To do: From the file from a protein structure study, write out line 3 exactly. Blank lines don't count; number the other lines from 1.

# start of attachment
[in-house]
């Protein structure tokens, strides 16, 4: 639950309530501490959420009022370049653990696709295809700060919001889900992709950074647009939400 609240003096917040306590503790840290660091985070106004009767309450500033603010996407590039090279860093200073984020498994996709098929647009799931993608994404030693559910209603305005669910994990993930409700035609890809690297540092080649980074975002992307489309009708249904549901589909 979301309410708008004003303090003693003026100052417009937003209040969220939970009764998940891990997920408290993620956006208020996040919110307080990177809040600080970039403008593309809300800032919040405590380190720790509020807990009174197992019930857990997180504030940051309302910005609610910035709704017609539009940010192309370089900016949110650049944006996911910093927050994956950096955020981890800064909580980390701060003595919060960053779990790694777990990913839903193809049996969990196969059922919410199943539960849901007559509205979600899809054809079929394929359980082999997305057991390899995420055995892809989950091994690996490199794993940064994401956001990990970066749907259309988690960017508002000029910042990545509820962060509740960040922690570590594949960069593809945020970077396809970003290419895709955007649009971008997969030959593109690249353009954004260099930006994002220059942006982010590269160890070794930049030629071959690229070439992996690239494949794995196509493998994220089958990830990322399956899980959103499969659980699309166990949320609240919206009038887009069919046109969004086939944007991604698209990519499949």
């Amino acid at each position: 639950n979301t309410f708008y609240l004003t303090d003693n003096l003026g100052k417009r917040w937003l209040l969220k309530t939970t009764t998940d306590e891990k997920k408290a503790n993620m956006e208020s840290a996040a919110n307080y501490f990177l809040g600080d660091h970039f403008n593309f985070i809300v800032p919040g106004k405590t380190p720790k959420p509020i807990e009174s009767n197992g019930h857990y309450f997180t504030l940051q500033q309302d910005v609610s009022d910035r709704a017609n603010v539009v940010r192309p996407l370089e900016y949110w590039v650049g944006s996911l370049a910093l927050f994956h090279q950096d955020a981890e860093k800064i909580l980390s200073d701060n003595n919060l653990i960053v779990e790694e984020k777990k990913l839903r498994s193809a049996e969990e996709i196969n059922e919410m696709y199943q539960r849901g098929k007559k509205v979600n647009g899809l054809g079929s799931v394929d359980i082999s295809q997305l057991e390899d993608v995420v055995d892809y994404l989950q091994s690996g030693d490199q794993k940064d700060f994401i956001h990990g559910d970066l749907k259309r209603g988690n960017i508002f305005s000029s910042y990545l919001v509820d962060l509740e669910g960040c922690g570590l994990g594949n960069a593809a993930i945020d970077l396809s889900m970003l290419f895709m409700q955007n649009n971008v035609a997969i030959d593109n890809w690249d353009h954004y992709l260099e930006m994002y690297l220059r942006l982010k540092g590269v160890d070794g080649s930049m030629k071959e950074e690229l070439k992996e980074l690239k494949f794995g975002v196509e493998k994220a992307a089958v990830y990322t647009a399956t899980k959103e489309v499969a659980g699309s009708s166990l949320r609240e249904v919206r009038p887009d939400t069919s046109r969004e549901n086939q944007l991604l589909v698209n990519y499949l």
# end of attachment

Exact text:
């Amino acid at each position: 639950n979301t309410f708008y609240l004003t303090d003693n003096l003026g100052k417009r917040w937003l209040l969220k309530t939970t009764t998940d306590e891990k997920k408290a503790n993620m956006e208020s840290a996040a919110n307080y501490f990177l809040g600080d660091h970039f403008n593309f985070i809300v800032p919040g106004k405590t380190p720790k959420p509020i807990e009174s009767n197992g019930h857990y309450f997180t504030l940051q500033q309302d910005v609610s009022d910035r709704a017609n603010v539009v940010r192309p996407l370089e900016y949110w590039v650049g944006s996911l370049a910093l927050f994956h090279q950096d955020a981890e860093k800064i909580l980390s200073d701060n003595n919060l653990i960053v779990e790694e984020k777990k990913l839903r498994s193809a049996e969990e996709i196969n059922e919410m696709y199943q539960r849901g098929k007559k509205v979600n647009g899809l054809g079929s799931v394929d359980i082999s295809q997305l057991e390899d993608v995420v055995d892809y994404l989950q091994s690996g030693d490199q794993k940064d700060f994401i956001h990990g559910d970066l749907k259309r209603g988690n960017i508002f305005s000029s910042y990545l919001v509820d962060l509740e669910g960040c922690g570590l994990g594949n960069a593809a993930i945020d970077l396809s889900m970003l290419f895709m409700q955007n649009n971008v035609a997969i030959d593109n890809w690249d353009h954004y992709l260099e930006m994002y690297l220059r942006l982010k540092g590269v160890d070794g080649s930049m030629k071959e950074e690229l070439k992996e980074l690239k494949f794995g975002v196509e493998k994220a992307a089958v990830y990322t647009a399956t899980k959103e489309v499969a659980g699309s009708s166990l949320r609240e249904v919206r009038p887009d939400t069919s046109r969004e549901n086939q944007l991604l589909v698209n990519y499949l």